Wednesday, 13 August 2008

In South Ossetia

A ceasefire is in place between the Russian and Georgian armed forces, but it is apparently very fragile. There is a lot of distrust between the parties, and the situation is very unstable. Estimates say that about 100,000 people are displaced, and up to 2,000 people - soldiers and civilians - have been killed so far (though the latter number is thought to be exaggerated, and anyone can only guess, because there is no information).

The conflict in South Ossetia is as much about media, and it is very difficult to trust any reports.
But a news report that most certainly cannot be disputed is that there are many handsome men involved in the conflict on all sides ...


A Georgian tank soldier in Gori on Saturday. From AP by George Abdaladze via daylife.


Chechen special forces soldiers from the Vostok (East) army unit sit atop of an APC as they move toward Tskhinvali on Saturday. From Reuters via daylife.


Georgian soldiers returning from Tskhinvali on Sunday. From AP via Der Spiegel.


A Russian peacekeeper sits at the checkpoint near Tskhinvali on Sunday. From Reuters via daylife.


A physician treats an injured man in a hospital in Dzhava, South Ossetia, on Sunday. From AP by Musa Sadulayev, via daylife.


A South Ossetian soldier secures an area next to a destroyed Russian armoured personnel carrier in Tskhinvali on Sunday. From Reuters via daylife.


A Russian soldier takes cover as a tank convoy enters Tskhinvali on Monday. From AP by Mikhail Metzel, via daylife.


A protester carries a Georgian flag and shouts anti-Russian slogans outside the Russian embassy in Beijing on Monday. From Reuters via daylife.


Russian soldiers drink water in Tskhinvali on Monday. From AFP/Getty Images via daylife.


A Georgian soldier smokes as Georgian forces head towards Tbilisi on Monday, just outside Gori. From Getty Images via daylife.


Soldiers, part of a Russian military convoy, travel on their way on a main road leading to the Georgian city of Zugdidi today, Wednesday. From Reuters via daylife.

9 comments:

ainur said...

This makes me sad. They are cute but there is something harsh in soldiers' faces that is both brutal and vulnerable. I hope there will be some kind of peace soon. I'm no fan of the nationalism on either side. Do you know any territorial conflicts where there has been a happy solution to a triangle drama like this? Little nation -> separatist minority -> big nation. I can only think of the Åland islands question between Finland and Sweden (OK, comparing Sweden to Russia is a bit of a stretch, but _relatively_ bigger). Could Georgia do like the Finns and promise the South Ossetians a sweet tax-free deal instead of pounding them into submission? And Russia could try to emulate Sweden's "peaceful big brother" role instead, and accept the ruling of international arbiters? (This way we avoid the touchy issue of a plebiscite - the Ålanders were also not allowed to vote where they wanted to belong... apparently nobody ever really wants to hear what the ordinary people think.)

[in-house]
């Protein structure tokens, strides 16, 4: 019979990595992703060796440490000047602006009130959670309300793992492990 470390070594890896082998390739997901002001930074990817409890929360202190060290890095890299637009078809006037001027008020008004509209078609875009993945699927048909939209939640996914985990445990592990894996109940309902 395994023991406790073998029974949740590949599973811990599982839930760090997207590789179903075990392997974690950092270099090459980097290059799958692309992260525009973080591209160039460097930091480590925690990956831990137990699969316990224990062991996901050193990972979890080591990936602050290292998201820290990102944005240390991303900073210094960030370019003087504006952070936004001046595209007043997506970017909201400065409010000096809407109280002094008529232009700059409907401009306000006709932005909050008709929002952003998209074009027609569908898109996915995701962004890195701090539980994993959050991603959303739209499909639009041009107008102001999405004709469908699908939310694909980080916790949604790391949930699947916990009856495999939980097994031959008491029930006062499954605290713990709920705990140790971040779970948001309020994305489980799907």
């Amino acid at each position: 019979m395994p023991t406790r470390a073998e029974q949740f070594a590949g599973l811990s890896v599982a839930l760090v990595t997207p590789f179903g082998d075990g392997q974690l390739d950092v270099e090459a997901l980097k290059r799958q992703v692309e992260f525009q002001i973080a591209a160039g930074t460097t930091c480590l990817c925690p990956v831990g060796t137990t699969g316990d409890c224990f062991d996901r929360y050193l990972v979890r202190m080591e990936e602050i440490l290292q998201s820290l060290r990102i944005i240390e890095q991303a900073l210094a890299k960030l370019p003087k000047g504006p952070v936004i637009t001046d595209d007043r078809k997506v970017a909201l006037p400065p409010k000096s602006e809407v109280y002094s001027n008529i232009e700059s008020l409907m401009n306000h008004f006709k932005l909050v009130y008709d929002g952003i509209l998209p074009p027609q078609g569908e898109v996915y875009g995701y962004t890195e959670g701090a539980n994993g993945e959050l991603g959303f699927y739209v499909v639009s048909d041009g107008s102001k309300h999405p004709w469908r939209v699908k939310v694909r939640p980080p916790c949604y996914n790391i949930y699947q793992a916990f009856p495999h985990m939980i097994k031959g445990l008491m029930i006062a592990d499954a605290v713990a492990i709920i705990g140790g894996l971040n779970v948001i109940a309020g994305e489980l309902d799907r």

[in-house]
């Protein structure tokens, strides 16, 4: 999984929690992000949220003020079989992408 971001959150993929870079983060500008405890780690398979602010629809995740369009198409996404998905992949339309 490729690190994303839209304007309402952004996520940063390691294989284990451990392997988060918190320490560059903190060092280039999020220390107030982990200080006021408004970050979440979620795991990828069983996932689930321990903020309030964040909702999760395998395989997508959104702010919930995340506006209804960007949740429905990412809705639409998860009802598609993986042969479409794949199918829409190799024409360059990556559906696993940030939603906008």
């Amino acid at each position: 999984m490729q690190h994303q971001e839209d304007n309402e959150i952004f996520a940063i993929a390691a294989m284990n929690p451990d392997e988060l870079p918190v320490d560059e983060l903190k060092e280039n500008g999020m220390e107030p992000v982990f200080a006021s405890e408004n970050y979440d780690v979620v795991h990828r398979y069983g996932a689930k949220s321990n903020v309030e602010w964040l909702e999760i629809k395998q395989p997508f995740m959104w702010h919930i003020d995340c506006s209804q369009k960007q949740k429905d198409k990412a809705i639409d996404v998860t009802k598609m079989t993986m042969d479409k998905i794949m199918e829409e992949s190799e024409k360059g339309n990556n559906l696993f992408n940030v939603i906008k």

I was speaking to one of my professors about the conflict yesterday. He has a Georgian student in his course right now. Makes one think twice before one blurts out something about "imagined communities".

Tinet said...

Right now I can't think of any similar conflict that found a happy, unbloody solution. Macedonia?
Maybe it's just because "peacefully solved conflicts" don't get as much media attention (unless they involve unusually peaceful countries like Sweden, perhaps).

Like in many other conflicts, in South Ossetia the main problem to me seems to be that there are greedy and irresponsible people with too much power in both the Georgian, the Russian and the South Ossetian government.

bubu said...

Katsellessa kavereiden kasvoja mulle tulee mieleen, et nää sotilaat on koulutettuja tappajia.
Heillä ei saa olla omia tunteita tehdessään tätä työtä.

Voi kun tämäkin energia ja raha käytettäs normaaliin elämiseen!

Ihminen on kyllä hirvee!

ainur said...

Another thing that makes me realize that the Åland crisis comparison isn't very good: Sweden had no real motive to insist on Åland's right to self-determination, because Sweden needed a strong and friendly Finland as a shield against the Soviet Union. And Finland couldn't afford being nasty to the Ålanders, because they needed a friendly Sweden as back-up. So the whole peaceful solution was possible "thanks" to Russia...

Russia, Georgia and South Ossetia are on their own. There is no motivation for the politicians to keep the peace. They have nothing that could unite them. But does it always have to be an enemy figure?...

bubu said...

Muuten, tässä kirjassa (A. Babtjenko; Krigets färger) mainitaan venäjän armeijan tärkeimmäks tukipisteeks(-kohdaks) Kaukasuksella (garnison)kaupunki nimeltä Mozdok, joka sijaitsee Pohjois-Ossetiassa.

Tää kirjahan käsittelee siis Tjetjenien-sotaa.

Tinet said...

Mozdokhan on Pohjois-Ossetiassa (Venäjässa), eikä Etelä-Ossetiassa (Gruusiassa).
Sehän on hyvin lähellä Tsetseeniaa, Kaukasuksen päärautatien varrella - tässä se on merkitty karttaan. Ja niin se on sopiva paikka venäläiselle tukipisteelle Tsetseenian sodassa.

Tinet said...

Soldiers from the Russian Emergency Ministry distribute food in Gori and Tskhinvali while priests look on.

Anonymous said...

stop russian aggression to georgia.

there is only pictures of tanks.

where is pictures of the russian aircraft ?

Tinet said...

The tanks in the photos are merely coincidental. We have pictures of soldiers - Russian, Georgian and Ossetian.